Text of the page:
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Little Krasner Images: An Irreverent Photo Essay

Those of you who read the online version of my piece, Krasner at Her Unknown Best, published on the “Leisure & Arts” page of today’s Wall Street Journal, must be scratching your heads at this garish cartoon image that accompanied the piece on the web:

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Lee Krasner, “Shellflower,” 1947, private collection, New York

Then again, if you saw the image in the hard copy, on Page D7, you’re REALLY scratching you head. The painting is reproduced there in black-and-white, with a caption describing the “vibrantly colored ‘Shellflower,’” which is “animated by thick, small dollops of brightly hued pigments.” I refer you to the front page of the “Personal Journal” section, which does include a decent thumbnail image of the work in color.

The photo of the identical painting that issued from my own camera (which I published in my CultureGrrl post about my recent visit to the Pollock-Krasner House) was duller and blurrier than the above digital image, but gives you a better idea of the look of the painting:

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All of which goes to show the enormous limitations of viewing oil-on-canvas on computers.

The Pollock-Krasner House celebrates Lee’s centenary not only with its laudable exhibition of her “Little Image” paintings (reviewed in my WSJ piece), but also in some more frivolous ways.

Although the married painters had no offspring, and although you may not be able to afford their art, you CAN easily afford an “offspring” of a Krasner plant, for sale at their house:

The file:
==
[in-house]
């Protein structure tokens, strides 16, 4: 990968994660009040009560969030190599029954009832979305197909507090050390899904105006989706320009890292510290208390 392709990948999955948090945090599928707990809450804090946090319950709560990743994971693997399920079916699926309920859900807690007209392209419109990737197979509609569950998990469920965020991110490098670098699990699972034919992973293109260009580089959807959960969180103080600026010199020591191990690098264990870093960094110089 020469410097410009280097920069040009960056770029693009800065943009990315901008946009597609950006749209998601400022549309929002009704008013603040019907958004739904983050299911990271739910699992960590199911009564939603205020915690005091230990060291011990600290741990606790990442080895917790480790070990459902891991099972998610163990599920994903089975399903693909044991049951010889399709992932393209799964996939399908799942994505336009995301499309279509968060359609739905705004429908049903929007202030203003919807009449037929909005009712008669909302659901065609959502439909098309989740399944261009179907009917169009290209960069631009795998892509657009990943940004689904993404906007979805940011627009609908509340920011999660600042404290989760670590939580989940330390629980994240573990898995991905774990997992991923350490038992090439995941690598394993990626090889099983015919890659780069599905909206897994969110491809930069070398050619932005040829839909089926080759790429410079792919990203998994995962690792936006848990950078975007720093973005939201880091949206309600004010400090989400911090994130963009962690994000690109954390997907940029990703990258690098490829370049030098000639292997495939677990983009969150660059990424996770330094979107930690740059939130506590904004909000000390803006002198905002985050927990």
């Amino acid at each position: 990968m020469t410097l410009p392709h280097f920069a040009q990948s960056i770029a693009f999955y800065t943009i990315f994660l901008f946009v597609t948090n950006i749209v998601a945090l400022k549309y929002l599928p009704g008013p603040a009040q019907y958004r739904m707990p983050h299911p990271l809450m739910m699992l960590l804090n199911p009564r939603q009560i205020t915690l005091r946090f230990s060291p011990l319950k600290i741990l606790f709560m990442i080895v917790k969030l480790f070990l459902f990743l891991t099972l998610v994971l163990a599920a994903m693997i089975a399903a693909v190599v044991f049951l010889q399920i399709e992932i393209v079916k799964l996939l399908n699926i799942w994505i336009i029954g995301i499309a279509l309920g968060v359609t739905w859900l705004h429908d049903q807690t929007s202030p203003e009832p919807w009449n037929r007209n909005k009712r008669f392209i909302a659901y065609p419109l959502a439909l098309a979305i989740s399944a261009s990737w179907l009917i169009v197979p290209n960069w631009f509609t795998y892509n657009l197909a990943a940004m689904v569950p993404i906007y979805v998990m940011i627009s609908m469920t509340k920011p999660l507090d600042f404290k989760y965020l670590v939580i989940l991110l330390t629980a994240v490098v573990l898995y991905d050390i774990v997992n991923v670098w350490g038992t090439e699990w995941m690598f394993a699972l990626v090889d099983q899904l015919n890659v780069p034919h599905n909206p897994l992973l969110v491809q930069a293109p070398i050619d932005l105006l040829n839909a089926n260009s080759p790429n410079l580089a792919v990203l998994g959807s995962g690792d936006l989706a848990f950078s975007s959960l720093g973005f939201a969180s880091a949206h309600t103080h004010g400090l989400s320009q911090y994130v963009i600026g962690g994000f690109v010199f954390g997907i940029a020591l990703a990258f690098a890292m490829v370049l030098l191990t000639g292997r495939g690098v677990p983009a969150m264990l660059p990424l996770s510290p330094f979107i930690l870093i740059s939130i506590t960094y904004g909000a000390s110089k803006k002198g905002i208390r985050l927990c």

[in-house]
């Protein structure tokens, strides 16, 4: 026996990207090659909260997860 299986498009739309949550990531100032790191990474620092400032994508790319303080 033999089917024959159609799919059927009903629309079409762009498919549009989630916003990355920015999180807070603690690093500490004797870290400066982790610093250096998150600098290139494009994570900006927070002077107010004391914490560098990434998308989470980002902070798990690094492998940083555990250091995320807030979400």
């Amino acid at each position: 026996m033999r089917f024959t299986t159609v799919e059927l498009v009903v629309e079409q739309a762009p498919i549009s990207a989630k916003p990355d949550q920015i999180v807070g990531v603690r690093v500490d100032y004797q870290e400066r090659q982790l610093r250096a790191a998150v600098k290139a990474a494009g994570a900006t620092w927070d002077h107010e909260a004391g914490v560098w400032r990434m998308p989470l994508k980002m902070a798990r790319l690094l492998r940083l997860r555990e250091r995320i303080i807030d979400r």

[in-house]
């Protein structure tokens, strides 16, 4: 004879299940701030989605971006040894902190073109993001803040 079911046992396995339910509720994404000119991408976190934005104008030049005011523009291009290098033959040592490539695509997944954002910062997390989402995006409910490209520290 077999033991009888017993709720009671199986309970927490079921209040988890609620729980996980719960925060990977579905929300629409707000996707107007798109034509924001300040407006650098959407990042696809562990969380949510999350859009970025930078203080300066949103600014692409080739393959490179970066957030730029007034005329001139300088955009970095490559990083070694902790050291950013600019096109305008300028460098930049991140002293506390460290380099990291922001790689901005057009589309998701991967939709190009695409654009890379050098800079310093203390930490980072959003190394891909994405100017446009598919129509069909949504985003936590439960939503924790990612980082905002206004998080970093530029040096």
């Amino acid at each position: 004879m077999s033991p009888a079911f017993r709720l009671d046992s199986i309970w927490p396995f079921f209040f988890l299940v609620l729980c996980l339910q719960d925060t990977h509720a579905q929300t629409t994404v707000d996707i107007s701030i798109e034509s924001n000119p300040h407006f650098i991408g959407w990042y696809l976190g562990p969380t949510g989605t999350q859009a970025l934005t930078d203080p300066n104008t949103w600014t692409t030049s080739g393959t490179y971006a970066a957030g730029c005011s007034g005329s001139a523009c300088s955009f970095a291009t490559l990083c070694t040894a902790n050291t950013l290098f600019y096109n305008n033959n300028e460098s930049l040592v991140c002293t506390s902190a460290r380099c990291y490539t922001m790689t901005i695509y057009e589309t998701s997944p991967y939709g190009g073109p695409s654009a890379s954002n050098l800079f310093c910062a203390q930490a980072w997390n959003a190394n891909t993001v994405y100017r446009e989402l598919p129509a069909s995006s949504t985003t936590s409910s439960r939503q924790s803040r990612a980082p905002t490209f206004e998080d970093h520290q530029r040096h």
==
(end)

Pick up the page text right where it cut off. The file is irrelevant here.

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And as if viewing authentic Krasners weren’t enough, you can also view this almost-Krasner—a copy of an untitled work from 1939-40, painted by Margaret Von Biesen—which had a bit part in the 1999 “Pollock” film that starred the great Ed Harris channeling the volatile Abstract Expressionist and Marcia Gay Harden as his long-suffering wife. That film figured prominently not only in the official tour given at the Pollock-Krasner House, but also in the conversation of the visitors:

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And here’s my photo of a photo of the original painting, exhibited beside the copy (got that?):

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Here’s the home in Springs, NY, where Krasner created her “Little Image” paintings:

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And here’s the modest barn out back, converted into a studio, where Pollock up-ended art history with his “poured” (or “dripped”) masterpieces:

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It is perhaps a measure of these two artists’ relative repute that the Parrish Art Museum in nearby Southampton sells in its shop five different titles on Pollock but not a single one devoted to that other distinguished local painter—his overshadowed wife:

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Lee Krasner, “Self-portrait,” ca. 1929, Metropolitan Museum of Art

An early work, the above self-portrait predates the “Little Image” paintings of 1946-50, but is also currently on display at the Pollock-Krasner House in connection with its “Little Image Paintings” show, to Oct. 31.

an ArtsJournal blog